And then along came puberty, and that talisman of all things that age -the heartbreak of unrequited love. Believe it or not, High Fidelity was a gift from the very object of my affections, something she picked up at the Delhi International airport bookstore for me to read on our long flight to Hawaii. We had only recently become friends at the time and I duly spent the next several hours smelling her hair and laughing too early at her jokes and generally falling deeply and suffocatingly in love. It was only when we got back from our idyllic holiday and the student camp we had gone there to attend, when we parted ways to return to our homes in either tip of the ridiculously enormous geographical entity that is India, that I realized just what I had gotten myself into, that I had signed myself up for a world of pain and misery and acne that would take much, much more than a few long distance calls every month to sooth. Because 1999 was still the age of innocence, because Google and everything digital had not yet made their unholy forays into our existence at the time, I had but two physical remnants of the time we spent together: an envelope of over-exposed, shaky, sun-kissed photographs of her that cost me an arm and a leg to print, and a little paperback called High Fidelity that was dog-eared from being squashed between my collection of Hawaiian souvenirs (shark teeth, sea shells, sand, assorted marine vegetation, a 'Hang Loose' coffee mug) and inscribed with the three most beautiful words known to man ("See you soon?!").
Many years later, I came across About A Boy. By this time I was no longer a swooning, love-struck teenager but an adult, or a boy who was forced to suddenly occupy an adult's world, in the form of abortive parenthood, a hollowing, harrowing experience that rendered me sleepless and morally repugnant to myself for months on end. It was a time of a little too much reality, of countless internal inquisitions about my capacity to care for another human being at the risk of jeopardizing my safety, my career, my future. Still later, I shook and shivered through Long Way Down as I struggled to make sense of the overdose-induced death of a friend of a friend (as friends tended to be at the time), and questioned my own ability to kick the habit without professional help.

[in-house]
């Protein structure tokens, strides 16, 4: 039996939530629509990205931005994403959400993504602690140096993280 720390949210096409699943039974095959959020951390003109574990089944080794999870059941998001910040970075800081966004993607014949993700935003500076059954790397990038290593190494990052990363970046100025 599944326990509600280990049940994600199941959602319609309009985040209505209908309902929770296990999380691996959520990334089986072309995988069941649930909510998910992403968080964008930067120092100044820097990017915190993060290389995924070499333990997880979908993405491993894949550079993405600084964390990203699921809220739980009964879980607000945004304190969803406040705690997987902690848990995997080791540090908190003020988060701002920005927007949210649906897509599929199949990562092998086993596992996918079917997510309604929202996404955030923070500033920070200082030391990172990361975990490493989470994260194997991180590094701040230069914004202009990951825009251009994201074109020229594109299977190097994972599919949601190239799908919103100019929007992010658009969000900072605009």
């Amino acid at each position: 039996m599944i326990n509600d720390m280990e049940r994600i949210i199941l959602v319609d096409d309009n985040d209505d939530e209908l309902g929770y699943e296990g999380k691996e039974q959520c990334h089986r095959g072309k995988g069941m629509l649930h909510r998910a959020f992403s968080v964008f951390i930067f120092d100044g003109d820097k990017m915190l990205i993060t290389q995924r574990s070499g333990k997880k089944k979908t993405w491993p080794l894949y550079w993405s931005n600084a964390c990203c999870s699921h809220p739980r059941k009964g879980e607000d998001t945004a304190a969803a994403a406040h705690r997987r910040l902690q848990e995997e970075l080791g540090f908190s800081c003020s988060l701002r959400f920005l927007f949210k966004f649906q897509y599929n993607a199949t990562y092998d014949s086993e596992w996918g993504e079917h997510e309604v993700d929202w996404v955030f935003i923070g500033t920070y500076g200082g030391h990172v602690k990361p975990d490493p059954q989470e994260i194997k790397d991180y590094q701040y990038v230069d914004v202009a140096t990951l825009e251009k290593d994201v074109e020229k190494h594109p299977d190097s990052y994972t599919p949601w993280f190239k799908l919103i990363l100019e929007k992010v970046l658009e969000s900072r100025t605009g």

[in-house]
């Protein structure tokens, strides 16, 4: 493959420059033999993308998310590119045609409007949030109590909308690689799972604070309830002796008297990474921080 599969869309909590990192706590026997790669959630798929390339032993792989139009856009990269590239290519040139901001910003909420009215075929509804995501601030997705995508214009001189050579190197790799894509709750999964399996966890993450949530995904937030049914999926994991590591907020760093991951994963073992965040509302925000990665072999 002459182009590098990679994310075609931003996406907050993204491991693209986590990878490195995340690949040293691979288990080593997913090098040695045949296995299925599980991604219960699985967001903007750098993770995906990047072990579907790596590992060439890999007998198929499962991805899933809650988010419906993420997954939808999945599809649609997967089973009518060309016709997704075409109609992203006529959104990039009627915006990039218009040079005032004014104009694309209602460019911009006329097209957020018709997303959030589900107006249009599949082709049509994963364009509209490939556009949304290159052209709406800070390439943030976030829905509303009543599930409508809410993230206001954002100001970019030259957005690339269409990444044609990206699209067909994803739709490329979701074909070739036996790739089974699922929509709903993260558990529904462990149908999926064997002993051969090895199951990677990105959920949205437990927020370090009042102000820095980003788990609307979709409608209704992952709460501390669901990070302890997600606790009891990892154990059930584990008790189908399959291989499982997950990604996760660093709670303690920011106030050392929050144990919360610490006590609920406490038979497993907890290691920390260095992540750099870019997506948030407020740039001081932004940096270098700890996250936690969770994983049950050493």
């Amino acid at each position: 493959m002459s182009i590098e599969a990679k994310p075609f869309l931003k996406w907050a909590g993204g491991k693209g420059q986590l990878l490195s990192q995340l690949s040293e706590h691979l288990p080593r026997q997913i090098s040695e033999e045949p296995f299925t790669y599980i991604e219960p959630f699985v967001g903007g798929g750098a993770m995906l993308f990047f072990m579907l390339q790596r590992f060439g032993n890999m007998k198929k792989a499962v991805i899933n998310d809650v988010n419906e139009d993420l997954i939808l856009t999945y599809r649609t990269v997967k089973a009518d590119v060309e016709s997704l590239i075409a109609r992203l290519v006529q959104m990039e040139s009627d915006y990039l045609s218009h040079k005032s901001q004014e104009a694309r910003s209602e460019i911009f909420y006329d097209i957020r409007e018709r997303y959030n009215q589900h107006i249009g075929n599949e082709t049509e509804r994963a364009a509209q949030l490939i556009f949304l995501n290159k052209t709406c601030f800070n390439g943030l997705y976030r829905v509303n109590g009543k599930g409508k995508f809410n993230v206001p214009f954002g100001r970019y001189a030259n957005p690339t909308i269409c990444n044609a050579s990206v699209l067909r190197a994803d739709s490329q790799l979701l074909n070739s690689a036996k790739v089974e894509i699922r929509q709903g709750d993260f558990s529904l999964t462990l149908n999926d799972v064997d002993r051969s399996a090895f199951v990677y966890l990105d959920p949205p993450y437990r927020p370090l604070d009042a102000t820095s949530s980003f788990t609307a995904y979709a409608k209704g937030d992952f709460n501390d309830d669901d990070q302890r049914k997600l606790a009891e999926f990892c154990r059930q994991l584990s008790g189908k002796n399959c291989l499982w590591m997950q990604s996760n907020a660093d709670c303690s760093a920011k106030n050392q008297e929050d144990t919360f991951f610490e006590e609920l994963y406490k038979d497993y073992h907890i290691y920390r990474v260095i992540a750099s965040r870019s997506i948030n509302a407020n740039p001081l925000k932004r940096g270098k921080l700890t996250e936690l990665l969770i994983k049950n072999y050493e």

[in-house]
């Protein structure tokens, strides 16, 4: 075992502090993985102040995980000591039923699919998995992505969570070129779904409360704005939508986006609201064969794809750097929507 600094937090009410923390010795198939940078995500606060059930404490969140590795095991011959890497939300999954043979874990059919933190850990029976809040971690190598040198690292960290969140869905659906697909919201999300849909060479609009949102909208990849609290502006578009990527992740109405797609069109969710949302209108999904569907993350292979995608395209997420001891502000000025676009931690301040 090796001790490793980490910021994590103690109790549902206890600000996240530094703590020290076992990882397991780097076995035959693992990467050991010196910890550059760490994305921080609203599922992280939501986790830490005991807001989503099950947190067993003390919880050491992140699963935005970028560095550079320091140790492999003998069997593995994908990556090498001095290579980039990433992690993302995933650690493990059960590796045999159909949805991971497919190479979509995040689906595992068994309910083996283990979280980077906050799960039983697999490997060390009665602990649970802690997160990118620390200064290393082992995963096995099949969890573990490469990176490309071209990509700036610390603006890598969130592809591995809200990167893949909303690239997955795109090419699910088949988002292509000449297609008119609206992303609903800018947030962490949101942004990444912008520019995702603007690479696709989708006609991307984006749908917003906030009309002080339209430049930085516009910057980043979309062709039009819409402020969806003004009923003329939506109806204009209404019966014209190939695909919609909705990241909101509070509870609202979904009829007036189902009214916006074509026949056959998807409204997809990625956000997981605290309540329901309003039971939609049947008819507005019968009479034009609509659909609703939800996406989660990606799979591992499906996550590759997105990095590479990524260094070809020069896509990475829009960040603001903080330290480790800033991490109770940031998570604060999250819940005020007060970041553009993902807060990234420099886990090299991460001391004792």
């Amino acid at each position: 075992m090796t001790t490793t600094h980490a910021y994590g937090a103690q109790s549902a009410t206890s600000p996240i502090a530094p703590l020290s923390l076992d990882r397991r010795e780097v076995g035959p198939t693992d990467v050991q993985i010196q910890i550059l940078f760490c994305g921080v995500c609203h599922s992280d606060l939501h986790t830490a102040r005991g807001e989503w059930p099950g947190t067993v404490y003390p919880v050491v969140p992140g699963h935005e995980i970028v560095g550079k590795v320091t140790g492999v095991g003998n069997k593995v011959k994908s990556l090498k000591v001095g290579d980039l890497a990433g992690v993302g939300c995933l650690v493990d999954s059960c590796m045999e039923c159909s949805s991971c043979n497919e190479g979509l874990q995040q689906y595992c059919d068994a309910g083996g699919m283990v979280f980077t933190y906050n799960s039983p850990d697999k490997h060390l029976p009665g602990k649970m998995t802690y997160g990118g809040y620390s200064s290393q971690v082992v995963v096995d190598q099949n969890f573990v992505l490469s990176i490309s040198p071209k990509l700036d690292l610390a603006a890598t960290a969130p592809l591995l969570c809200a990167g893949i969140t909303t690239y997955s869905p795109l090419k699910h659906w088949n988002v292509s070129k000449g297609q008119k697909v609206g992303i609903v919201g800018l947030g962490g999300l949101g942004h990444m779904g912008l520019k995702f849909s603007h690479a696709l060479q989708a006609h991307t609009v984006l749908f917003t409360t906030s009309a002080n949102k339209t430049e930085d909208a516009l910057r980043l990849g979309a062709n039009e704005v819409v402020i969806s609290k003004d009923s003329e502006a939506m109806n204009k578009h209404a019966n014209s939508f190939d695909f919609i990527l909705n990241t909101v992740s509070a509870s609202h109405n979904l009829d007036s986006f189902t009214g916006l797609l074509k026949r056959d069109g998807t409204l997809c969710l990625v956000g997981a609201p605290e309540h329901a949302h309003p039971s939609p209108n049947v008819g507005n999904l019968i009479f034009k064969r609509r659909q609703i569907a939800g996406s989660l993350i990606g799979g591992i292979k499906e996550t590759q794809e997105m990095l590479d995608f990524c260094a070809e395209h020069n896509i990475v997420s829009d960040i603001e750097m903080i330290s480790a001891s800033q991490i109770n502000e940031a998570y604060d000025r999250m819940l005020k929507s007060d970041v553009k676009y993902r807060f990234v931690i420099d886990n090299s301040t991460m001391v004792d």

So here we are then: Juliet, Naked. If it were a screenplay, I can just imagine Cameron Crowe in his basement office, working nights and ingesting copious amounts of coffee or whatever it is he does while drawing up a list of songs to include in the movie. Maybe a few years ago, Nancy Wilson would have sat next to him, beautiful hair in disarray, one ear perpetually tuned to the baby monitor, making suggestions and plucking languidly at her guitar. Unfortunately, Juliet, Naked is not a screenplay, and if it were, no amount of Croweian gloss would render it truly Hornby-esque. And by that I mean of course, the Hornby of old; creator of immature, clueless, masculine men and the essential -if peripheral- women they so confounded with their utter incomprehension of the female psyche. Men who could list obscure B-sides by bands nobody else has heard of in alphabetical and chronological order without batting an eyelid, but floundered like first-time-swimmers at sea when left on their own to order dinner for two. Men like me, men like men I know. Characters that made Hornby the endearing gender (male) commentator and spokesperson he became.
Juliet, Naked packs all the punches a good Hornby novel would - pop culture references, humour, astute social observations, even the obligatory long-suffering girlfriend. There are even nifty keeping-with-the-times narrative devices like Wikipedia articles and blogs, and an email-facilitated internet romance. But somehow, they just don't click. The bones of the story keep poking through the skin, making it impossible to fully immerse yourself in the book and just forget all worldly goings-on till you turn the last page. Which is what good Hornby books do.